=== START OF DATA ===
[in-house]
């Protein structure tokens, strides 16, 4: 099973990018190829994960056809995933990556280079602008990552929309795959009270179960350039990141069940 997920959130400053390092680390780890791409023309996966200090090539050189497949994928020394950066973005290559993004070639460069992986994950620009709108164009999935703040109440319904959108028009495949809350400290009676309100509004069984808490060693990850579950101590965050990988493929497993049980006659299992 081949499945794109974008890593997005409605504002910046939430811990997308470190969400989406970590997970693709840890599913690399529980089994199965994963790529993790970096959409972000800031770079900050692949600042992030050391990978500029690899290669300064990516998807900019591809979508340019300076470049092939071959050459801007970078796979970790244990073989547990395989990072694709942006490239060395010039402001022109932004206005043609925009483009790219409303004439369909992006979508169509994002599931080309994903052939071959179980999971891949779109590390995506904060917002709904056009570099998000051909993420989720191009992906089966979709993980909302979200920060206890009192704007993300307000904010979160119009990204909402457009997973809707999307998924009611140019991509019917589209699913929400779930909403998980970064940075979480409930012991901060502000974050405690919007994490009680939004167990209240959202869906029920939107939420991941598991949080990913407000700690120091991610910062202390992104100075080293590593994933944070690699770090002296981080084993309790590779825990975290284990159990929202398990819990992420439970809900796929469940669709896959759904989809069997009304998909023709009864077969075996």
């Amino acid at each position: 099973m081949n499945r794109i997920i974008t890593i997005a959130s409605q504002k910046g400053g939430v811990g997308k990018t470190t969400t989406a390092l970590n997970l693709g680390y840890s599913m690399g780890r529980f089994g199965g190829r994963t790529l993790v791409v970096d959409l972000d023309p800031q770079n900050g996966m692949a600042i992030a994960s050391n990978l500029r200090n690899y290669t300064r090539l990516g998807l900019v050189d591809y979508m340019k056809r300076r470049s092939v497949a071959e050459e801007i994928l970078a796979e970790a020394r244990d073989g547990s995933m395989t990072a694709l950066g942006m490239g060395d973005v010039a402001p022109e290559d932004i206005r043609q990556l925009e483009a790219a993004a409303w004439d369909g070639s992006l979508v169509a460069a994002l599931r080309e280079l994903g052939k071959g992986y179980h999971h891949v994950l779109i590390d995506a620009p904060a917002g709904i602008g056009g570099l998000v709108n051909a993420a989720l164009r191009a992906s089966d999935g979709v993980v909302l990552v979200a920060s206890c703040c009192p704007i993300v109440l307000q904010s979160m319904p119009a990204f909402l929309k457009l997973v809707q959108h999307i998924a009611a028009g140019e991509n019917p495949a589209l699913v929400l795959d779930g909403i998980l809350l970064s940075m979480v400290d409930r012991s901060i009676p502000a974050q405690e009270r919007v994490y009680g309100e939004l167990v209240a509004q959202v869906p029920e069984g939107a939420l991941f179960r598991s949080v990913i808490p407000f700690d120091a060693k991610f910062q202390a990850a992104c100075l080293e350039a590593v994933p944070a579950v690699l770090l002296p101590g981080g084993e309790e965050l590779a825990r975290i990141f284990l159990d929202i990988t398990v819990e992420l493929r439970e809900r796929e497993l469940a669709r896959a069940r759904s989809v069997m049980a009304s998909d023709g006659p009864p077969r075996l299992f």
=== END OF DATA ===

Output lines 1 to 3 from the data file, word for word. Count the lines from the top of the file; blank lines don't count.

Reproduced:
[in-house]
């Protein structure tokens, strides 16, 4: 099973990018190829994960056809995933990556280079602008990552929309795959009270179960350039990141069940 997920959130400053390092680390780890791409023309996966200090090539050189497949994928020394950066973005290559993004070639460069992986994950620009709108164009999935703040109440319904959108028009495949809350400290009676309100509004069984808490060693990850579950101590965050990988493929497993049980006659299992 081949499945794109974008890593997005409605504002910046939430811990997308470190969400989406970590997970693709840890599913690399529980089994199965994963790529993790970096959409972000800031770079900050692949600042992030050391990978500029690899290669300064990516998807900019591809979508340019300076470049092939071959050459801007970078796979970790244990073989547990395989990072694709942006490239060395010039402001022109932004206005043609925009483009790219409303004439369909992006979508169509994002599931080309994903052939071959179980999971891949779109590390995506904060917002709904056009570099998000051909993420989720191009992906089966979709993980909302979200920060206890009192704007993300307000904010979160119009990204909402457009997973809707999307998924009611140019991509019917589209699913929400779930909403998980970064940075979480409930012991901060502000974050405690919007994490009680939004167990209240959202869906029920939107939420991941598991949080990913407000700690120091991610910062202390992104100075080293590593994933944070690699770090002296981080084993309790590779825990975290284990159990929202398990819990992420439970809900796929469940669709896959759904989809069997009304998909023709009864077969075996």
């Amino acid at each position: 099973m081949n499945r794109i997920i974008t890593i997005a959130s409605q504002k910046g400053g939430v811990g997308k990018t470190t969400t989406a390092l970590n997970l693709g680390y840890s599913m690399g780890r529980f089994g199965g190829r994963t790529l993790v791409v970096d959409l972000d023309p800031q770079n900050g996966m692949a600042i992030a994960s050391n990978l500029r200090n690899y290669t300064r090539l990516g998807l900019v050189d591809y979508m340019k056809r300076r470049s092939v497949a071959e050459e801007i994928l970078a796979e970790a020394r244990d073989g547990s995933m395989t990072a694709l950066g942006m490239g060395d973005v010039a402001p022109e290559d932004i206005r043609q990556l925009e483009a790219a993004a409303w004439d369909g070639s992006l979508v169509a460069a994002l599931r080309e280079l994903g052939k071959g992986y179980h999971h891949v994950l779109i590390d995506a620009p904060a917002g709904i602008g056009g570099l998000v709108n051909a993420a989720l164009r191009a992906s089966d999935g979709v993980v909302l990552v979200a920060s206890c703040c009192p704007i993300v109440l307000q904010s979160m319904p119009a990204f909402l929309k457009l997973v809707q959108h999307i998924a009611a028009g140019e991509n019917p495949a589209l699913v929400l795959d779930g909403i998980l809350l970064s940075m979480v400290d409930r012991s901060i009676p502000a974050q405690e009270r919007v994490y009680g309100e939004l167990v209240a509004q959202v869906p029920e069984g939107a939420l991941f179960r598991s949080v990913i808490p407000f700690d120091a060693k991610f910062q202390a990850a992104c100075l080293e350039a590593v994933p944070a579950v690699l770090l002296p101590g981080g084993e309790e965050l590779a825990r975290i990141f284990l159990d929202i990988t398990v819990e992420l493929r439970e809900r796929e497993l469940a669709r896959a069940r759904s989809v069997m049980a009304s998909d023709g006659p009864p077969r075996l299992f």